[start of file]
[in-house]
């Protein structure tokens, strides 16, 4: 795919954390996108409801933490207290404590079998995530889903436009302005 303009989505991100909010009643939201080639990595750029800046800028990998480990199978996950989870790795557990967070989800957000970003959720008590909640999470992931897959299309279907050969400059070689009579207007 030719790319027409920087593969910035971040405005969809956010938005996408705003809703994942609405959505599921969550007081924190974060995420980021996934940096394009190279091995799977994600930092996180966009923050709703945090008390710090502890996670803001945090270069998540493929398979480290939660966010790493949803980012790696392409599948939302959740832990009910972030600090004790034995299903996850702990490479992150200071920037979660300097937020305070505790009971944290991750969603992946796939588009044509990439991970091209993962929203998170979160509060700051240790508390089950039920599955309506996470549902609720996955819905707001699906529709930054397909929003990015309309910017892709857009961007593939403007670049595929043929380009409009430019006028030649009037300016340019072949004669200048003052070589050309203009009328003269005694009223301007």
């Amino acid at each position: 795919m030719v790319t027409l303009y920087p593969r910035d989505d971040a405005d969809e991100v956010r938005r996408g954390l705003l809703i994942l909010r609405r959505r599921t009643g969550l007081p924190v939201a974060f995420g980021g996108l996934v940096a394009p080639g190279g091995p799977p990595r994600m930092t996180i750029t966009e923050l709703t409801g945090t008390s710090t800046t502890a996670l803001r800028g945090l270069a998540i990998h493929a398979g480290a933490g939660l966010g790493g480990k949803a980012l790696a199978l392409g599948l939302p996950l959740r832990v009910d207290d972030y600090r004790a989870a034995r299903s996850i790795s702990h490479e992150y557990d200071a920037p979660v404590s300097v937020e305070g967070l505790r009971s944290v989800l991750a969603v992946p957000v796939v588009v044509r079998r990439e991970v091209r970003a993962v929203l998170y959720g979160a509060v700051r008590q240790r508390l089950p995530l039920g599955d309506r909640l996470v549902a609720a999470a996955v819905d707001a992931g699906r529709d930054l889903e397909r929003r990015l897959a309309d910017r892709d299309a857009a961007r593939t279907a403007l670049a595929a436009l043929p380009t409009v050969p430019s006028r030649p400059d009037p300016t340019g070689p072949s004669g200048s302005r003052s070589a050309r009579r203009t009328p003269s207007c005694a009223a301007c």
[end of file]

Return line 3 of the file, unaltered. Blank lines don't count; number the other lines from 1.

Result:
């Amino acid at each position: 795919m030719v790319t027409l303009y920087p593969r910035d989505d971040a405005d969809e991100v956010r938005r996408g954390l705003l809703i994942l909010r609405r959505r599921t009643g969550l007081p924190v939201a974060f995420g980021g996108l996934v940096a394009p080639g190279g091995p799977p990595r994600m930092t996180i750029t966009e923050l709703t409801g945090t008390s710090t800046t502890a996670l803001r800028g945090l270069a998540i990998h493929a398979g480290a933490g939660l966010g790493g480990k949803a980012l790696a199978l392409g599948l939302p996950l959740r832990v009910d207290d972030y600090r004790a989870a034995r299903s996850i790795s702990h490479e992150y557990d200071a920037p979660v404590s300097v937020e305070g967070l505790r009971s944290v989800l991750a969603v992946p957000v796939v588009v044509r079998r990439e991970v091209r970003a993962v929203l998170y959720g979160a509060v700051r008590q240790r508390l089950p995530l039920g599955d309506r909640l996470v549902a609720a999470a996955v819905d707001a992931g699906r529709d930054l889903e397909r929003r990015l897959a309309d910017r892709d299309a857009a961007r593939t279907a403007l670049a595929a436009l043929p380009t409009v050969p430019s006028r030649p400059d009037p300016t340019g070689p072949s004669g200048s302005r003052s070589a050309r009579r203009t009328p003269s207007c005694a009223a301007c």